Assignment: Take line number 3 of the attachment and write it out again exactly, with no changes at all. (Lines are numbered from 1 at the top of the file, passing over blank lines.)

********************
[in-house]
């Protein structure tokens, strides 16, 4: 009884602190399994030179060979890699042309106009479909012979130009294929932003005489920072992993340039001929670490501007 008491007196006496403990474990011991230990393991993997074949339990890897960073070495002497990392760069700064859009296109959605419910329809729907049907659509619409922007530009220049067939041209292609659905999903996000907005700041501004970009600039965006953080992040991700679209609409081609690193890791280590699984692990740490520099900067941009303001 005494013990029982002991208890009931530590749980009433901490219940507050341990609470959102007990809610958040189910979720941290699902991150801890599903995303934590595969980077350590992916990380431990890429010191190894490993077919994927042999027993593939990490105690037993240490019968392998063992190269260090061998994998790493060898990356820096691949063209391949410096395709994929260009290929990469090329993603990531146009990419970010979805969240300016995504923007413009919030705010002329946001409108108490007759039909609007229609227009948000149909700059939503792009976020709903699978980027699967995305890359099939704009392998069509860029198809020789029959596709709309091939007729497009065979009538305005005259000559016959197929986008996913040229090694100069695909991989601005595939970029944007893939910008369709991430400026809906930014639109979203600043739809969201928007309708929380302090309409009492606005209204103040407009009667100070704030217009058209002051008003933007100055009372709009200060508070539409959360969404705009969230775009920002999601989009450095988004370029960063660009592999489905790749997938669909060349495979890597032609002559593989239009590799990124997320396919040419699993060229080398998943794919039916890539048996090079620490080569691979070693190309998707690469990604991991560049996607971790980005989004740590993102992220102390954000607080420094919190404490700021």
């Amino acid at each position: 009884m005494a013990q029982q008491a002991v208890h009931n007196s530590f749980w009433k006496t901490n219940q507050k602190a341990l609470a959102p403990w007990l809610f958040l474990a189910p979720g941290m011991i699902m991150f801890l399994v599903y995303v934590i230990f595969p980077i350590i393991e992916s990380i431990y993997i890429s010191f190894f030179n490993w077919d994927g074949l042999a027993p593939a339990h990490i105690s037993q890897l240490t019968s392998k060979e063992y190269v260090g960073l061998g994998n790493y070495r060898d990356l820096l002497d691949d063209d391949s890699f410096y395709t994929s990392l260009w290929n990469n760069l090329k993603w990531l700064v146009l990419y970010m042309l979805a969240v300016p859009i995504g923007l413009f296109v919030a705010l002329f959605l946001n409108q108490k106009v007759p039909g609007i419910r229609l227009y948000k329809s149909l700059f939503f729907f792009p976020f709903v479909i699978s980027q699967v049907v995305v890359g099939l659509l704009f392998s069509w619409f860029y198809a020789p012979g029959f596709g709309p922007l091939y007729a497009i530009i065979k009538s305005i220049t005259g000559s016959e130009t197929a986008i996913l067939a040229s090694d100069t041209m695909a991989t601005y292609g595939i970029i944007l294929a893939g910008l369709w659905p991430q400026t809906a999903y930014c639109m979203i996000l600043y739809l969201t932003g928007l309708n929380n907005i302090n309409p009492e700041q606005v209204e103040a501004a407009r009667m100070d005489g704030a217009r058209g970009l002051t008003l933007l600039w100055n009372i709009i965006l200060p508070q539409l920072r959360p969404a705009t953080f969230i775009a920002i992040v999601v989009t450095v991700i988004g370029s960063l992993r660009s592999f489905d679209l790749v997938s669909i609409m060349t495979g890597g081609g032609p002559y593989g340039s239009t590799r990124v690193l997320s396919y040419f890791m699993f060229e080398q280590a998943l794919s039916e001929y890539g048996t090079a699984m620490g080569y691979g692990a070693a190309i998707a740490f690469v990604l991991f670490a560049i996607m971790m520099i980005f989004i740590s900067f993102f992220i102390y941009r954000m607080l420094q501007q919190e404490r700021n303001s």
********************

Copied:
């Amino acid at each position: 009884m005494a013990q029982q008491a002991v208890h009931n007196s530590f749980w009433k006496t901490n219940q507050k602190a341990l609470a959102p403990w007990l809610f958040l474990a189910p979720g941290m011991i699902m991150f801890l399994v599903y995303v934590i230990f595969p980077i350590i393991e992916s990380i431990y993997i890429s010191f190894f030179n490993w077919d994927g074949l042999a027993p593939a339990h990490i105690s037993q890897l240490t019968s392998k060979e063992y190269v260090g960073l061998g994998n790493y070495r060898d990356l820096l002497d691949d063209d391949s890699f410096y395709t994929s990392l260009w290929n990469n760069l090329k993603w990531l700064v146009l990419y970010m042309l979805a969240v300016p859009i995504g923007l413009f296109v919030a705010l002329f959605l946001n409108q108490k106009v007759p039909g609007i419910r229609l227009y948000k329809s149909l700059f939503f729907f792009p976020f709903v479909i699978s980027q699967v049907v995305v890359g099939l659509l704009f392998s069509w619409f860029y198809a020789p012979g029959f596709g709309p922007l091939y007729a497009i530009i065979k009538s305005i220049t005259g000559s016959e130009t197929a986008i996913l067939a040229s090694d100069t041209m695909a991989t601005y292609g595939i970029i944007l294929a893939g910008l369709w659905p991430q400026t809906a999903y930014c639109m979203i996000l600043y739809l969201t932003g928007l309708n929380n907005i302090n309409p009492e700041q606005v209204e103040a501004a407009r009667m100070d005489g704030a217009r058209g970009l002051t008003l933007l600039w100055n009372i709009i965006l200060p508070q539409l920072r959360p969404a705009t953080f969230i775009a920002i992040v999601v989009t450095v991700i988004g370029s960063l992993r660009s592999f489905d679209l790749v997938s669909i609409m060349t495979g890597g081609g032609p002559y593989g340039s239009t590799r990124v690193l997320s396919y040419f890791m699993f060229e080398q280590a998943l794919s039916e001929y890539g048996t090079a699984m620490g080569y691979g692990a070693a190309i998707a740490f690469v990604l991991f670490a560049i996607m971790m520099i980005f989004i740590s900067f993102f992220i102390y941009r954000m607080l420094q501007q919190e404490r700021n303001s």